The Art and Science of Grading @ Capitol Plaza
Oct 9 @ 9:00 am – 3:30 pm
The Art and Science of Grading @ Capitol Plaza | Montpelier | Vermont | United States

Facilitated Facilitated by: Andrew Jones & Gabe Hamilton

Date:  October 9, 2018      Time: 8:30 registration 9:00-3:30 (light breakfast and lunch included) 6 recertification hours

Target Audience: K-12 Teachers, Instructional Coaches, Principals, Curriculum Leaders who want to implement proficiency-based grading

Grading is complex. Even with a school or district-based grading policy, the intricacies of assigning scores to assignments and assessments is tricky work. What assignments should you grade? What shouldn’t you grade? How do you ensure students complete assignments?

Ultimately, shifting from a culture of compliance to a culture of learning is no easy task. This workshop aims to provide strategies for putting proficiency-based grading practices into action. Topics that will be discussed include: zeros, extra credit, homework, calculations methods, midterms/finals, GPAs, weighting, aligning assessments with performance indicators and other grading nuances. Getting a grasp on the intricacies of classroom grading is a necessary step for effectively messaging the shift toward proficiency-based learning for both students and parents.

• To recognize grading practices that inhibit student learning
• To be able to apply equitable grading methods that support a culture of learning
• To clearly articulate the shift toward proficiency-based learning for all stakeholders

380.8 KiB

Andrew Jones is the Director of Curriculum for Mill River School District. He has spent the last several years implementing proficiency-based learning in his science classroom at Mt. Abe, while also facilitating numerous workshops and courses on PBL both in Vermont and nationally.
Gabe Hamilton is the Proficiency-Based Learning Coordinator at Mount Abraham UHS. Prior to teaching in Vermont, Gabe taught for several years in Oregon and has worked throughout the state of Vermont leading workshops and teaching courses on proficiency-based learning.

Jim Knight-Designing High Impact Professional Development for High Impact Instruction @ Hampton Inn Conference Center
Nov 7 @ 9:00 am – Nov 8 @ 3:30 pm

A 2-day institute tailored for Vermont

Dates: November 7 & 8, 2018; 8:30 registration 9:00-3:30

*Includes 2-day institute, meals, Jim Knight’s book & materials: The Impact Cycle bundle and Instructional Coaching to Increase Engagement workbook

Target Audience: Instructional Coaches, Principals, Professional Developers, Curriculum Directors and other educational leaders

This two-day institute will take your leadership skillset to the next level. The teachers and faculty in schools that make a difference have meaningful dialogue, exciting professional learning opportunities and leaders who are connected to the school community. How can your presentations or teacher workshops inspire and deliver a powerful message? How can your work with teachers show them how to increase student engagement so that you have a high impact school?

Day 1: How to Create High Impact Presentations and Workshops
• Use effective design to develop your presentation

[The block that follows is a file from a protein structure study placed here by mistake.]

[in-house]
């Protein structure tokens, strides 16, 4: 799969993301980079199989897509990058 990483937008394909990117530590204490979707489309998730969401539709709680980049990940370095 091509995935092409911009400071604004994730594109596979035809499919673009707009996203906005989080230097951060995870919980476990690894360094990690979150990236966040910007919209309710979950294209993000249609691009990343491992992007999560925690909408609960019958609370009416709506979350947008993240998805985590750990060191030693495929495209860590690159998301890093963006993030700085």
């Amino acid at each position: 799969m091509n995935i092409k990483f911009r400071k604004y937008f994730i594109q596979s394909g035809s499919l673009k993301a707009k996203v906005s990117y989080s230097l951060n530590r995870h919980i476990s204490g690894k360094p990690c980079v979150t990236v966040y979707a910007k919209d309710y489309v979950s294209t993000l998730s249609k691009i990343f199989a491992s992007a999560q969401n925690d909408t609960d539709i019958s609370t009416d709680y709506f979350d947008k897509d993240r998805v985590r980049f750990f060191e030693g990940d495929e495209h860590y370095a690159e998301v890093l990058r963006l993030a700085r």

• Designing slide decks (Jim worked with the woman who created Al Gore’s slide deck for a presentation that lead to the Nobel Peace Prize.)
• Apply the learning to real life
• Powerfully deliver your message
• Connect with and read your audience and adapt!
• Keep the energy high throughout.
• Telling stories to bring the learning home.

Day 2: Engagement: What is it? Why is it important? How can we foster it?
Research is quite clear that when students are not engaged, they are more likely to drop out. Engagement is an equity issue. Whether teaching students, adults or each other, engagement matters.
• Why engagement is important for healthy relationships, happiness, and success
• What engagement is, and the difference between behavioral engagement, cognitive engagement, and affective engagement
• How different approaches to engagement can be measured through time on task, experience sampling, and student qualitative responses
• How positive relationships, thinking prompts, effective questions, cooperative learning, quality assignments, stories, and experiential learning can be used to increase engagement
• How the impact cycle can be used to help teachers set goals and implement teaching strategies that increase engagement

600.2 KiB

knight2Jim Knight is a research associate at the University of Kansas Center for Research on Learning and the president of the Instructional Coaching Group. He has spent more than a decade studying instructional coaching and has written several books on the topic, including Instructional Coaching: A Partnership Approach to Improving Instruction published by
Corwin and Learning Forward (2007). Knight co-authored Coaching Classroom Management. He also edited Coaching: Approaches and Perspectives.
Knight has authored articles on instructional coaching and school improvement in publications such as The Journal of Staff Development, Principal Leadership, The School Administrator, Kappan, and Teachers Teaching Teachers.
Several research projects directed by Knight include an IES-funded qualitative and quantitative assessment of coaching and Pathways to Success, a comprehensive, districtwide school reform project for the Topeka Public School District in Kansas. Knight also leads the coaching institutes and the Annual Instructional Coaching Conference offered by the University of Kansas.
Frequently asked to guide professional learning for instructional coaches, Knight has presented and consulted in more than 35 states, most Canadian provinces, and in Japan. He has a PhD in Education and has won several university teaching, innovation, and service awards. He also writes the popular blog.